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Oral law

Oral law (Heb., torah she-beʿal-peh). The (in origin) orally transmitted interpretation of the Jewish written law. According to the rabbis, there are two parts of Torah ‘one written and one oral’ (ARN 15. 61). Traditionally both Torahs were given to Moses on Mount Sinai. Oral Torah was studied in the academies and eventually collected together and written down by Judah ha-Nasi in the 2nd cent. CE (see MISHNAH). Subsequently, commentary and interpretation of the Mishnah were recorded in the Talmud (6th cent.). In the modern era, the Progressive movements have largely rejected the belief in the divine origin of Jewish law and are therefore ready to disregard any halakhic provisions which conflict with modern secular values.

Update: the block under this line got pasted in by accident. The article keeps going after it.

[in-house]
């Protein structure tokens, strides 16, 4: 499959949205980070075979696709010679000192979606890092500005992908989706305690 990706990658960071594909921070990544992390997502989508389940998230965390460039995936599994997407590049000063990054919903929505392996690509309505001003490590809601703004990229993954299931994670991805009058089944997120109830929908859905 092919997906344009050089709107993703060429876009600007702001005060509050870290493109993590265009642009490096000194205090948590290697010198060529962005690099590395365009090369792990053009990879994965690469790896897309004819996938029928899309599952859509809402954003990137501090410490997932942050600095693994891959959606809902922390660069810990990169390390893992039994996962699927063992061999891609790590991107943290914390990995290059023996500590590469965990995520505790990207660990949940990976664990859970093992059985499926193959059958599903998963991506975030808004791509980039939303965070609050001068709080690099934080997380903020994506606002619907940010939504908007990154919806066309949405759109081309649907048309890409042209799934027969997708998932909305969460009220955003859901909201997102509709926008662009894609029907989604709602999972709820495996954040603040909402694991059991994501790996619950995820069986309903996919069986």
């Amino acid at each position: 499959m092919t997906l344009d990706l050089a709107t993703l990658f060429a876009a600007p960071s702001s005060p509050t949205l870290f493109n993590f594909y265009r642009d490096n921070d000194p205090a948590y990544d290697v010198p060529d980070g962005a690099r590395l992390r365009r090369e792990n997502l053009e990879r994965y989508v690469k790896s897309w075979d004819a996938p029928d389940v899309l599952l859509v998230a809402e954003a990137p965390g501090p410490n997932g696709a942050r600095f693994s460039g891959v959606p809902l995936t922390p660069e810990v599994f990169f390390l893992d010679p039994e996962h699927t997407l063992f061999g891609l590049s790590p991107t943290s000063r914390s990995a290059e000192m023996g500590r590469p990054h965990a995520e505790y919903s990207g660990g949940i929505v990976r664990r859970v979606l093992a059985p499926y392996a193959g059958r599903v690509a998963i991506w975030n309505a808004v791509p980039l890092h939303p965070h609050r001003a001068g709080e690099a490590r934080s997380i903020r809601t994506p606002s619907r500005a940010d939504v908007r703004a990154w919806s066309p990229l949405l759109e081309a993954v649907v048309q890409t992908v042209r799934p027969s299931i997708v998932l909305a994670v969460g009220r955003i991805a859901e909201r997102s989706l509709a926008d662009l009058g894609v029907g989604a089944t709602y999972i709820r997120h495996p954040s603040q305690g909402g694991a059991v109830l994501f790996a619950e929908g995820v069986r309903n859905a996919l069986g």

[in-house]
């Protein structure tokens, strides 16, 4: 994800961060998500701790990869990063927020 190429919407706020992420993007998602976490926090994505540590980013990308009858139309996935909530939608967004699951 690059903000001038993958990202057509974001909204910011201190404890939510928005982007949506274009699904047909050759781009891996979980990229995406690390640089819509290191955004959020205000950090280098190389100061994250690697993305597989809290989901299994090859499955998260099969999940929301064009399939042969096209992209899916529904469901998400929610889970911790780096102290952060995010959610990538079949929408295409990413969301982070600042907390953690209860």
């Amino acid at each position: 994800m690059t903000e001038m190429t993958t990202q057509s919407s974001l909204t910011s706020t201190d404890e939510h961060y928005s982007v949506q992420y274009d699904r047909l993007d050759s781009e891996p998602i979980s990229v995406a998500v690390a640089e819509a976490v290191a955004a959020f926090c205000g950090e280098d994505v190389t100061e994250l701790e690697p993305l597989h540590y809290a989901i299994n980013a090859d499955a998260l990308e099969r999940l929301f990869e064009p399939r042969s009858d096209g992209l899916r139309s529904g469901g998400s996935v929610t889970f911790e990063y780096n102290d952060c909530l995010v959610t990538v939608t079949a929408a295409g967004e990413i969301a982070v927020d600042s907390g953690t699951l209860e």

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Oral Law

Oral Law the part of Jewish religious law believed to have been passed down by oral tradition before being collected in the Mishnah.

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"Oral Law." The Oxford Dictionary of Phrase and Fable. . Encyclopedia.com. 24 May. 2018 <http://www.encyclopedia.com>.

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"Oral Law." The Oxford Dictionary of Phrase and Fable. . Retrieved May 24, 2018 from Encyclopedia.com: http://www.encyclopedia.com/humanities/dictionaries-thesauruses-pictures-and-press-releases/oral-law

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